Congo's capital picks up pieces after arms depot blasts

By Thomas Hubert
BBC News, Brazzaville

  • Published
Smoke rises from the debris as a fire continues to burn in a military barracks, near an underground munitions depot, in Brazzaville, Congo Monday, 5 March, 2012.Image source, AFP
Image caption,
Many areas of Brazzaville have been devastated by Sunday's explosions

On the edge of the military camp in Congo's capital, Brazzaville, where an ammunition depot exploded, the fence made of concrete blocks and reinforced concrete posts has been flattened.

Across the street from the camp, the closest houses in the Mpila neighbourhood have no roofs left. The one or two walls left standing are full of cracks.

Next to a pile of rubble that used to be her house, one woman said that when the blasts began at about 08:00 on Sunday morning her roof was hit first.

"The ceiling fell down and the children who were asleep ran away naked," she said.

"Then the shooting and rockets began to fall towards Ebina over there and it saved our lives," she said.

"When the procurement office started blowing up, it destroyed all the cars, all the houses, and killed many people in their homes."

Humanitarian challenge

The official death toll is now 180, with nearly 1,500 injured from the explosions at the arms depot, which was caused by a short-circuit that led to a fire.

But the real figures remain unknown because of the risk posed by ammunition scattered around the most damaged areas of Brazzaville.

Media caption,

President Denis Sassou-Nguesso: "I am asking to population to show courage and solidarity"

The capital's main university hospital is still admitting a steady stream of people wounded by the explosions.

Some lie under tents outside the main hospital building.

A man with a foot injury, in a room next to a young woman having both legs put in plaster, said the explosions surprised him in his sleep.

"I don't know what caused my injury. Was it shrapnel or something else?" he said.

"But since I came here I've been looked after well, I had an X-ray and a dressing, I'm OK now."

But many Mpila inhabitants have suffered more serious wounds - and Brazzaville is now facing a major humanitarian challenge.

The humanitarian affairs minister has acknowledged that the country does not have the specialist medical capacity to treat all the injured.

Image source, AFP
Image caption,
Specialist assistance is starting to trickle into Brazzaville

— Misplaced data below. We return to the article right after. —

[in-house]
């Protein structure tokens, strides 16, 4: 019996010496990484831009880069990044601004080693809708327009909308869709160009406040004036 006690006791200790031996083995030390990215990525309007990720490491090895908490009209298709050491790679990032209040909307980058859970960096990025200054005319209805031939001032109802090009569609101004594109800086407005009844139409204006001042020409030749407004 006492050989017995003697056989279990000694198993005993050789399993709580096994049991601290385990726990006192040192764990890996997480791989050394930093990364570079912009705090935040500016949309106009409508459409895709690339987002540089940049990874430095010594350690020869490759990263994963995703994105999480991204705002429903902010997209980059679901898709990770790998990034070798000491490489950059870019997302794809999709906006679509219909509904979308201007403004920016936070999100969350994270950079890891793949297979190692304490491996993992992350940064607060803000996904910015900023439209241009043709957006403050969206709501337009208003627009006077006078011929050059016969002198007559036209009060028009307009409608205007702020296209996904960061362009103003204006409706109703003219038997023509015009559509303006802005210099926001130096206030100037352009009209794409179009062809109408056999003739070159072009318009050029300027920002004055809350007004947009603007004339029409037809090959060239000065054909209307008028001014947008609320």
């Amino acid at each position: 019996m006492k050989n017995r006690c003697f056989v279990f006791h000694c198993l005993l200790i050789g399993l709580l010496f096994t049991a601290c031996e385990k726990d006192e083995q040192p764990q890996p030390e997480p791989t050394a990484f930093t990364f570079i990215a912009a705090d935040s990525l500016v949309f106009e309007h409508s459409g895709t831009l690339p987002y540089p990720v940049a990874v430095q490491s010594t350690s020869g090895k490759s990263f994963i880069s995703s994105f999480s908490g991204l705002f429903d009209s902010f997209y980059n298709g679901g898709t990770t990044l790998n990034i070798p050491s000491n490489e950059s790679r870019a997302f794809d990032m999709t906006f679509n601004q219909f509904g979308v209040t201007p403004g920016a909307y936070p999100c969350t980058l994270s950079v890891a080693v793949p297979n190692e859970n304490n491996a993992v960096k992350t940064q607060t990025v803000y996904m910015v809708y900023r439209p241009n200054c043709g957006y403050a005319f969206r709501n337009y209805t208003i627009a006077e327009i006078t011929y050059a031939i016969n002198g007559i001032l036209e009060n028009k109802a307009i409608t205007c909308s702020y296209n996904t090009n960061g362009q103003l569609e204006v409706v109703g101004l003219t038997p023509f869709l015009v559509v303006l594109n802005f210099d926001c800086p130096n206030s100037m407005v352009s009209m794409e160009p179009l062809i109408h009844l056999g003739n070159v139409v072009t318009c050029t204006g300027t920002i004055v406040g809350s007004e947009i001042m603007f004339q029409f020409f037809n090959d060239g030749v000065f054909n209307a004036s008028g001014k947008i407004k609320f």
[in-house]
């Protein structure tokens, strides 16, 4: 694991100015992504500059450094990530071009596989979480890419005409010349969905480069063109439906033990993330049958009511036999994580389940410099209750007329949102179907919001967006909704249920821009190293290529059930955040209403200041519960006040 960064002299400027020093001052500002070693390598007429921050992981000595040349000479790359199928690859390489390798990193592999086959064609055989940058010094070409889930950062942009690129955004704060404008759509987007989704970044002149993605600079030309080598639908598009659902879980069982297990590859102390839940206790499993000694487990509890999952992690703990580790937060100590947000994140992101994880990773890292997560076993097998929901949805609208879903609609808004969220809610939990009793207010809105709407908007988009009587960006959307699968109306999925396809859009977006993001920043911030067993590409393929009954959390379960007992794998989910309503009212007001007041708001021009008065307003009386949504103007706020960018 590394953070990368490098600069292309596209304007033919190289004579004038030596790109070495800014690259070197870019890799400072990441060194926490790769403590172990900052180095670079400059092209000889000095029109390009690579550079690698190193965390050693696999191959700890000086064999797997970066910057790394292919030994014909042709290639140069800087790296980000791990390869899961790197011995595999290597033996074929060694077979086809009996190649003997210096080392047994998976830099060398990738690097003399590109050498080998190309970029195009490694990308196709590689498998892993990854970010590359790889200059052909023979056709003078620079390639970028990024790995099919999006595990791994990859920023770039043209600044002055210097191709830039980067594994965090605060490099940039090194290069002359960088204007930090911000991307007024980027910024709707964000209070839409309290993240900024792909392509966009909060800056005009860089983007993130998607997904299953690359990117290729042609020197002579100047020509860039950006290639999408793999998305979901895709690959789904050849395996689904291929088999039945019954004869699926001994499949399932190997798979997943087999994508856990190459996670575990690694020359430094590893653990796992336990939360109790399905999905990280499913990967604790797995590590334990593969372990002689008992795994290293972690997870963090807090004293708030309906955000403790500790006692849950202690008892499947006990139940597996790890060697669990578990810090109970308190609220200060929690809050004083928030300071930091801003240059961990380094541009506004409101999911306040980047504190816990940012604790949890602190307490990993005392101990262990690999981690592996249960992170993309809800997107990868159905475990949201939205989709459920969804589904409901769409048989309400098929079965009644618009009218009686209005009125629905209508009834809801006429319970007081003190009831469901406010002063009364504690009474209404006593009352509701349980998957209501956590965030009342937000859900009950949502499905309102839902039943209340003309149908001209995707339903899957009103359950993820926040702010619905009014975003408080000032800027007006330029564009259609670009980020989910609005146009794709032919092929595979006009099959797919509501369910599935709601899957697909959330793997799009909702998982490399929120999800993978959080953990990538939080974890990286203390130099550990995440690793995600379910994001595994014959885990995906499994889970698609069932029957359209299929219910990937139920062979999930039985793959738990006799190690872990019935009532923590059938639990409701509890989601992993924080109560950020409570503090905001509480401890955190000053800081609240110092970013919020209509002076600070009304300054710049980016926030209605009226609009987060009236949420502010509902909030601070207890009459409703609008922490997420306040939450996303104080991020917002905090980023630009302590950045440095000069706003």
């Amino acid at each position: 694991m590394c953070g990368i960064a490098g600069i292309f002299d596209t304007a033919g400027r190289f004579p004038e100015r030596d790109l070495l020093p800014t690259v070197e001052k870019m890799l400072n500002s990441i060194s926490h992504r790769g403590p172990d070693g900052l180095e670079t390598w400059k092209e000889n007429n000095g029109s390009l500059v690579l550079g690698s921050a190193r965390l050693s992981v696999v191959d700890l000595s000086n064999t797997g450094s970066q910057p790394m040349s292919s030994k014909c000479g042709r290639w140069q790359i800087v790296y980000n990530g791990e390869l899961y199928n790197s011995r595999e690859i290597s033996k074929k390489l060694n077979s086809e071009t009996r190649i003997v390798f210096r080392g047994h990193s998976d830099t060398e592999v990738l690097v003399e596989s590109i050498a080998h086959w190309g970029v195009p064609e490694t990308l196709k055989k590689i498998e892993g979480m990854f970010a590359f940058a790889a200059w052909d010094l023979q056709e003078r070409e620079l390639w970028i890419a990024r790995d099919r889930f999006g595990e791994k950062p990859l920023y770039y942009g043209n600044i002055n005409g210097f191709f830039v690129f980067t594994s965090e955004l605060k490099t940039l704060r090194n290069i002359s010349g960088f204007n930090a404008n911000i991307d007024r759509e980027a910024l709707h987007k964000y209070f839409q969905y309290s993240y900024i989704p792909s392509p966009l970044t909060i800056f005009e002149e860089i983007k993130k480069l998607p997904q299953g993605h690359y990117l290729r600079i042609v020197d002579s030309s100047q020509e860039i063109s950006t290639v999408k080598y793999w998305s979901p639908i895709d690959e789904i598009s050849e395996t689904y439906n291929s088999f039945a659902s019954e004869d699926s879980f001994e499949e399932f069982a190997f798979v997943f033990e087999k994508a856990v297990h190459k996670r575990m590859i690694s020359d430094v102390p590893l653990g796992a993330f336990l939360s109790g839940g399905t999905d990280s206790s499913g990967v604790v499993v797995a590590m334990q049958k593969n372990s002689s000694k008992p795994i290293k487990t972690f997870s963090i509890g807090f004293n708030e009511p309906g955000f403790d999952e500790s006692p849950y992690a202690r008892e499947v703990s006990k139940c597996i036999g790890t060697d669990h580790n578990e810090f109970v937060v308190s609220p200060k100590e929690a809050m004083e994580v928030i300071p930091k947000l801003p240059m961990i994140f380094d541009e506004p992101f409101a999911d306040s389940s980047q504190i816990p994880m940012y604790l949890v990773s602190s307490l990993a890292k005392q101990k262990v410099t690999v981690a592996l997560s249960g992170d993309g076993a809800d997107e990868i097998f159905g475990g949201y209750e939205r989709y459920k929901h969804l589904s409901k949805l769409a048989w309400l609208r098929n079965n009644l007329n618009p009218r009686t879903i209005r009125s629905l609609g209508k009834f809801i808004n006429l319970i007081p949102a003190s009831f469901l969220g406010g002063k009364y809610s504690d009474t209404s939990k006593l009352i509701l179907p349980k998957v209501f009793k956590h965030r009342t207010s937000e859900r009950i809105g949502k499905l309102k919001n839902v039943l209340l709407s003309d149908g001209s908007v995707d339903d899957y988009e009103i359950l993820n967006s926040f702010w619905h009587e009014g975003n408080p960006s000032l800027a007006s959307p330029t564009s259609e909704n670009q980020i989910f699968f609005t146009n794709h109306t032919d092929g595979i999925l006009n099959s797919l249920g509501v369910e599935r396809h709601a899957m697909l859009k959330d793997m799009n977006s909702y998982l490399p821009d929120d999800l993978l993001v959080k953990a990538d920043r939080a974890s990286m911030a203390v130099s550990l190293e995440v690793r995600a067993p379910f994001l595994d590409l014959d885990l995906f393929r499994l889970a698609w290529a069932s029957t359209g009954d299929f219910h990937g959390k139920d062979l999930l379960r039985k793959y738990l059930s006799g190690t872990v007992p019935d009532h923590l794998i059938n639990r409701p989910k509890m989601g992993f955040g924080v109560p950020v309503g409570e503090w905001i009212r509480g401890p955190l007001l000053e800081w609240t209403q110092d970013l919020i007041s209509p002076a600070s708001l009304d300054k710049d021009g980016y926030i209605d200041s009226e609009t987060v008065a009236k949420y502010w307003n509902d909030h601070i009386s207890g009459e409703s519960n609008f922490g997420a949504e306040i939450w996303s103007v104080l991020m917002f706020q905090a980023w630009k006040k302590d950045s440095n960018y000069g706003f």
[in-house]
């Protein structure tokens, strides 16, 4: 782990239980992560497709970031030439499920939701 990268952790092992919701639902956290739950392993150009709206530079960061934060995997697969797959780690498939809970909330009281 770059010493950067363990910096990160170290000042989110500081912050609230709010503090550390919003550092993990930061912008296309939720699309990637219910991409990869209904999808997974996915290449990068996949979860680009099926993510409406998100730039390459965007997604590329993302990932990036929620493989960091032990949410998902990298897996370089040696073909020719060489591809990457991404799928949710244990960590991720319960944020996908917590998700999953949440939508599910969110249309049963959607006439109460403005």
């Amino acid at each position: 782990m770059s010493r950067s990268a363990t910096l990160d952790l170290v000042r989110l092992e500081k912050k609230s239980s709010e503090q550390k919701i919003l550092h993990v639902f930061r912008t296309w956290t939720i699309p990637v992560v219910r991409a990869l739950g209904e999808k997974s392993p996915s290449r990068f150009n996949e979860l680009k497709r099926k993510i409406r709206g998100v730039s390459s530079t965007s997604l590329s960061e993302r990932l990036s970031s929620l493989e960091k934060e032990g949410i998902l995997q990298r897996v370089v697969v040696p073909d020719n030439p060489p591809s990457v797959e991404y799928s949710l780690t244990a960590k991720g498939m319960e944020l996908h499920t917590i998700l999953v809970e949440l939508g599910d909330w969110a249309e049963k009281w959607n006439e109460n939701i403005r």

On a visit to Brazzaville on Monday, the European Union's Aid Commissioner Kristalina Giorgevia shared this opinion.

"Our focus is on mobilising immediately assistance for the Congolese Red Cross," Ms Giorgevia said.

"And then, through our civil protection authorities, to bring doctors, nurses and medical supplies, so help can be available as soon as possible," she said.

Epidemic dangers

Back near Mpila one resident was piling furniture high on a truck, saying he would move in with relatives or stay in one of three emergency camps organised by the authorities.

Image caption,
Thousands of people left homeless have been trying to salvage possessions

He said his street was littered with dead bodies on Sunday.

Assistance has begun to trickle into the government shelters opened late on Sunday night, where some 2,000 people registered the next day.

The Red Cross is helping set up the urban refugee camps.

Then its aid workers face the grim task of preventing epidemics by pulling out unknown numbers of dead bodies from the rubble near the site of the explosion, which is still too dangerous to enter.

Another worry is the amount of ammunition that was scattered by the force of the blast.

A representative for a demining charity, the Mines Advisory Group, said residents were seen collecting unexploded shells without protection and that the risk on the military base itself remained high.

He added that his group had identified risks at the depot where the accident happened during a previous inspection and alerted the authorities.

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